North Dakota State University
North Dakota Agricultural Experiment Station
Central Grasslands Research Center


From the Director's Desk

By Paul Nyren

The North Dakota Agricultural Experiment Station (NDAES) is the state's public research and development arm. Headquartered at North Dakota State University, Fargo, NDAES consists of a network of research centers throughout the state. In response to producer requests, each center was created by an act of the North Dakota Legislature for the purpose of conducting research specific to the soil types, precipitation pattern, and growing season length of a physiographic region of the state.

To serve the state effectively and economically, NDAES research projects are integrated and multidisciplinary. Scientists from every agricultural discipline at NDSU conduct research at the centers. Research projects are designed to meet specific goals and are a response to input from each center's Advisory Committee, area producers and county agents. For example, the recent Rangeland Initiative, funded by the last legislature, is a grass roots request by cattle producers for more work on range ecology throughout North Dakota.

The Central Grasslands Research Extension Center (CGREC), located northwest of Streeter, ND, was established by legislative act in 1977, and reaffirmed by the 1989 legislative assembly, to serve the 16 counties in the Coteau region of North Dakota. This area, bounded by the Missouri River on the west and the James River on the east, contains approximately 40% of the state's rangeland and raises 41% of the state's beef cattle. One of seven centers in the state, CGREC is the largest in acreage, maintaining 5,335 acres of pasture, hay and cropland and a 500 cow herd. The Center's legislated mission requires that research in range and livestock management be conducted with the following objectives:

  1. To increase the range-carrying capacity of native range with emphasis on conservation.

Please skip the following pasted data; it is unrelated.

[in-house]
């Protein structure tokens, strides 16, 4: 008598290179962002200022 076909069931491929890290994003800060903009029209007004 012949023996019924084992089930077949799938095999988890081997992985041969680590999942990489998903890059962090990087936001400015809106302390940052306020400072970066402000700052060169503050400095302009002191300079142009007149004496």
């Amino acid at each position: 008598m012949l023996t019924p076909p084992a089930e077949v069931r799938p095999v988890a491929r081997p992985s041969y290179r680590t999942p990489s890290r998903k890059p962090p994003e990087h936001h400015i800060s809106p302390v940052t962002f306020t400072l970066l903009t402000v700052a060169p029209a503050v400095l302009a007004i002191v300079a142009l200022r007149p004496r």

2. Stabilization of grass production to determine how to best compensate for the vagaries of weather as it influences forage production.
  3. Identification of different management systems on beef production in the central region of the state.
  4. Exploration of increased use of crop residues and by-products for the maintenance of the cow herd.
  5. To disseminate research results and information for the benefit of the state of North Dakota.

All research projects at CGREC are designed to fulfill these goals. Scientific procedures and analytical methods are used to meet academic and professional requirements.



Research Centers: Comparison and Contrast

The unique combination of soil type and precipitation patterns of a region affects forage and rangeland production. The results of research conducted at CGREC is applicable to other locations in the Missouri Coteau which extends from Saskatchewan to Central South Dakota. The Dickinson Research Center also has a legislated mission to conduct similar forage and beef production research on behalf of producers in western North Dakota. Both research centers investigate similar grazing systems but use different management methods to compensate for variances in the environment.